In 2022, the UK recorded strong overall growth at 12.5%, outpacing the global average with language service companies expanding their portfolios, and with the domestic UK market remaining the largest source of work. While everyone is started talking about AI, machine translation became a key lever for business growth with close to one-third of UK LSCs using MT for over 50% of their projects.

In 2023, LSCs are feeling the impact of external forces, and on the client side budgets are flat and big projects are on pause until the AI-or-not debate shakes out under the sign of ‘wait and see’. According to Karandyšovský, in the decade of reinvention, savvy businesses need to remain agile and continue to reinvent themselves in times of external pressure, balancing sustainability and growth for all participants on the market. In this, AI is a source of opportunity, and there are many paths to ensuring growth.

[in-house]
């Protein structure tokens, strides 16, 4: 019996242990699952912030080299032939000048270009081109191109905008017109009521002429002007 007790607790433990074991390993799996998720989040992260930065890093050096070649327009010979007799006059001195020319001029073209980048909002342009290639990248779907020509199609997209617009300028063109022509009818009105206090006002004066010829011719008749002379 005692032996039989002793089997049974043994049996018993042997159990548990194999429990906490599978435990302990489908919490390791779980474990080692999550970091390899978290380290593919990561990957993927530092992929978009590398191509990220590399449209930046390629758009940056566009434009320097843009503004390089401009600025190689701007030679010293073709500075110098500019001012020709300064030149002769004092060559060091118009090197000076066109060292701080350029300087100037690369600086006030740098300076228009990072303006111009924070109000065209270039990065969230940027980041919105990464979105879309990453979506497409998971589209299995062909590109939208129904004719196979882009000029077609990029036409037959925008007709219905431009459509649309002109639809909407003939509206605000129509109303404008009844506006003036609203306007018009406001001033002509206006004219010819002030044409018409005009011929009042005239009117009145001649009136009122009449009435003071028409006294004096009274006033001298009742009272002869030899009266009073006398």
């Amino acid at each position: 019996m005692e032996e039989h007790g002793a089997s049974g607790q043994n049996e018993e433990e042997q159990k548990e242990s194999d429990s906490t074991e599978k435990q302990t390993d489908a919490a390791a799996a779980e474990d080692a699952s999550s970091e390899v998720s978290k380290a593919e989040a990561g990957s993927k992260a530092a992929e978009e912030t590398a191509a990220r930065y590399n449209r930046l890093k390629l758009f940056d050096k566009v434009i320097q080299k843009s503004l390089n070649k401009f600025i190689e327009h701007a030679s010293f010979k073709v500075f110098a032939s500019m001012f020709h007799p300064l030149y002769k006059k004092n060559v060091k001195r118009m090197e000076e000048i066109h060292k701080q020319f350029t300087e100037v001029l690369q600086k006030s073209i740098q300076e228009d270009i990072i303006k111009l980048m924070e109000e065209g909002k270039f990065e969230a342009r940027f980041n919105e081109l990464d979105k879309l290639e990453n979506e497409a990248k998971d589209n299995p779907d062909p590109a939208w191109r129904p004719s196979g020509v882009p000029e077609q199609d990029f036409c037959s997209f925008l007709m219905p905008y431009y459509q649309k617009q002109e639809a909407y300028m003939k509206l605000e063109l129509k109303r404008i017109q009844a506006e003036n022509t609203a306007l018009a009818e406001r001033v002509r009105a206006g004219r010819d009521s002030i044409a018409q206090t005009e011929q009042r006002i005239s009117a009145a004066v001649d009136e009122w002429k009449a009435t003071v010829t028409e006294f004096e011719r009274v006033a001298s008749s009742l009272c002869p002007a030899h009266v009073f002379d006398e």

The 2023 UK Language Industry Survey & Report is published on 2 October by the Association of Translation Companies and Nimdzi Insights.

Workshops on language professions, scams and the role of tech

Practising translator and President of FIT Europe John O’Shea hosted a workshop with DGT Policy Officer Inkaliisa Vihonen, working with delegates to help shape a Europe-wide campaign to promote careers in languages and to brainstorm with the leading minds of the industry on how to build a sustainable future for language professions.

Breakout workshops with Summit sponsors RWS Trados and LBS Suite focused on the topics of AI and the hidden cost in sustainability, and how vendor management technology can help make your business more ethical, while Word Connection tackled a perennial ethical industry challenge on how to identify and keep clear of translation scams and protect both your business and your suppliers.

2023 Language Industry Awards